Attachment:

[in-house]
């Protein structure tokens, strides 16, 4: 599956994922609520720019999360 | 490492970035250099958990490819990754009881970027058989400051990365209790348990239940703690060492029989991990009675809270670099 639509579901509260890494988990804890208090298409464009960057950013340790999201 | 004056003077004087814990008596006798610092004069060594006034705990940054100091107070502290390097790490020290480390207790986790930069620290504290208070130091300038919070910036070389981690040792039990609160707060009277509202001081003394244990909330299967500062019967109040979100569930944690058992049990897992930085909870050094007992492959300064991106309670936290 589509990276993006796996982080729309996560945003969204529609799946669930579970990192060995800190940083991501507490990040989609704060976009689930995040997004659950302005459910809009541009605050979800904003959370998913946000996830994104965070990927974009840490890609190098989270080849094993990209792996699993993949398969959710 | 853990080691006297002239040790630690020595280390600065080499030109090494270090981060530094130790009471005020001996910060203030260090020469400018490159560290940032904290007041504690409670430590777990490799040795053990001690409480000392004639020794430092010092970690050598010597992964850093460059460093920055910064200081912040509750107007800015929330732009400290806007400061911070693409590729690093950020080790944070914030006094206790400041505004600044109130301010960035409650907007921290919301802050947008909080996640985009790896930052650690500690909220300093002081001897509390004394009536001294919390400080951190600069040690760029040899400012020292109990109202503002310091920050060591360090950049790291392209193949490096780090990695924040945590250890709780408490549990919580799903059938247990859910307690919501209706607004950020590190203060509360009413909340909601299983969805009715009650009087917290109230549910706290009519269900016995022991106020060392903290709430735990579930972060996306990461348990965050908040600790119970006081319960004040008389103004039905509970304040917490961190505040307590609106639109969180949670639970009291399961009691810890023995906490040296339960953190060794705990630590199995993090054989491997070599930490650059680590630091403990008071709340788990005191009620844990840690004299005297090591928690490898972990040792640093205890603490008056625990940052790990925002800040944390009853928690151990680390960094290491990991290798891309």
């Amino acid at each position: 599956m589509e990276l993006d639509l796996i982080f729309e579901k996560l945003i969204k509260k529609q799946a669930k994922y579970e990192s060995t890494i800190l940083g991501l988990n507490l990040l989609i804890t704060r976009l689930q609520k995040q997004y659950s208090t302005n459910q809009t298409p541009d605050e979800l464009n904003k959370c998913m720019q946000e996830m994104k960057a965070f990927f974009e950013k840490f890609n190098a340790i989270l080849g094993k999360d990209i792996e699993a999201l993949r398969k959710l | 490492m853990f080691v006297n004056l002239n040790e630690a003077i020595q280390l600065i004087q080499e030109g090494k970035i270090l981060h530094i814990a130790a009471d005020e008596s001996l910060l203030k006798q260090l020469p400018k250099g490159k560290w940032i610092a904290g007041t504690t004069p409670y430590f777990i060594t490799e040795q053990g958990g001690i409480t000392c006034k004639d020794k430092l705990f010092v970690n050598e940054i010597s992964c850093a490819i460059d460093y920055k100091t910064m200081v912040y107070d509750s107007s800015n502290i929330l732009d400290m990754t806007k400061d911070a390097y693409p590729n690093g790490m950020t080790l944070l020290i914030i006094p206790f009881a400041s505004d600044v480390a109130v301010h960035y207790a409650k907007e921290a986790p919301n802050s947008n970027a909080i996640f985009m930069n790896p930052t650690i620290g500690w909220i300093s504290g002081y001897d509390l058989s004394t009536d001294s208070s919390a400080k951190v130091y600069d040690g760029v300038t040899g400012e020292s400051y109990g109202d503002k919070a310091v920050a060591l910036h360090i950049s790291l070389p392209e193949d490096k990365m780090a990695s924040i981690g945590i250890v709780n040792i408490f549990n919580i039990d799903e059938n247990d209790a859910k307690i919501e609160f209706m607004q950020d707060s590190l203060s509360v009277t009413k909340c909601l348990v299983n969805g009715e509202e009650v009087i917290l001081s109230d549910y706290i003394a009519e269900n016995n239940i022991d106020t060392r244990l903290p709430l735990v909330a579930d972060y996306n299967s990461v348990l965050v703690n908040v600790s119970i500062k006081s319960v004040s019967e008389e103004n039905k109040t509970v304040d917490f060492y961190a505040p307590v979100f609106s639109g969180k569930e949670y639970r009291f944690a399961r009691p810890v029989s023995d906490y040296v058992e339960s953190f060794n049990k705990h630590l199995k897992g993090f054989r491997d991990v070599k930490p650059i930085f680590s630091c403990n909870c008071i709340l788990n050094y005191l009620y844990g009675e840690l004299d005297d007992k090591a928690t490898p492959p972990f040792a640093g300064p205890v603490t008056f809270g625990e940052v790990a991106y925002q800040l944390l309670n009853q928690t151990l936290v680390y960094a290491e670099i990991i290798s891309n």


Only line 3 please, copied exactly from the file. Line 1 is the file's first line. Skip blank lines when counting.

């Amino acid at each position: 599956m589509e990276l993006d639509l796996i982080f729309e579901k996560l945003i969204k509260k529609q799946a669930k994922y579970e990192s060995t890494i800190l940083g991501l988990n507490l990040l989609i804890t704060r976009l689930q609520k995040q997004y659950s208090t302005n459910q809009t298409p541009d605050e979800l464009n904003k959370c998913m720019q946000e996830m994104k960057a965070f990927f974009e950013k840490f890609n190098a340790i989270l080849g094993k999360d990209i792996e699993a999201l993949r398969k959710l | 490492m853990f080691v006297n004056l002239n040790e630690a003077i020595q280390l600065i004087q080499e030109g090494k970035i270090l981060h530094i814990a130790a009471d005020e008596s001996l910060l203030k006798q260090l020469p400018k250099g490159k560290w940032i610092a904290g007041t504690t004069p409670y430590f777990i060594t490799e040795q053990g958990g001690i409480t000392c006034k004639d020794k430092l705990f010092v970690n050598e940054i010597s992964c850093a490819i460059d460093y920055k100091t910064m200081v912040y107070d509750s107007s800015n502290i929330l732009d400290m990754t806007k400061d911070a390097y693409p590729n690093g790490m950020t080790l944070l020290i914030i006094p206790f009881a400041s505004d600044v480390a109130v301010h960035y207790a409650k907007e921290a986790p919301n802050s947008n970027a909080i996640f985009m930069n790896p930052t650690i620290g500690w909220i300093s504290g002081y001897d509390l058989s004394t009536d001294s208070s919390a400080k951190v130091y600069d040690g760029v300038t040899g400012e020292s400051y109990g109202d503002k919070a310091v920050a060591l910036h360090i950049s790291l070389p392209e193949d490096k990365m780090a990695s924040i981690g945590i250890v709780n040792i408490f549990n919580i039990d799903e059938n247990d209790a859910k307690i919501e609160f209706m607004q950020d707060s590190l203060s509360v009277t009413k909340c909601l348990v299983n969805g009715e509202e009650v009087i917290l001081s109230d549910y706290i003394a009519e269900n016995n239940i022991d106020t060392r244990l903290p709430l735990v909330a579930d972060y996306n299967s990461v348990l965050v703690n908040v600790s119970i500062k006081s319960v004040s019967e008389e103004n039905k109040t509970v304040d917490f060492y961190a505040p307590v979100f609106s639109g969180k569930e949670y639970r009291f944690a399961r009691p810890v029989s023995d906490y040296v058992e339960s953190f060794n049990k705990h630590l199995k897992g993090f054989r491997d991990v070599k930490p650059i930085f680590s630091c403990n909870c008071i709340l788990n050094y005191l009620y844990g009675e840690l004299d005297d007992k090591a928690t490898p492959p972990f040792a640093g300064p205890v603490t008056f809270g625990e940052v790990a991106y925002q800040l944390l309670n009853q928690t151990l936290v680390y960094a290491e670099i990991i290798s891309n």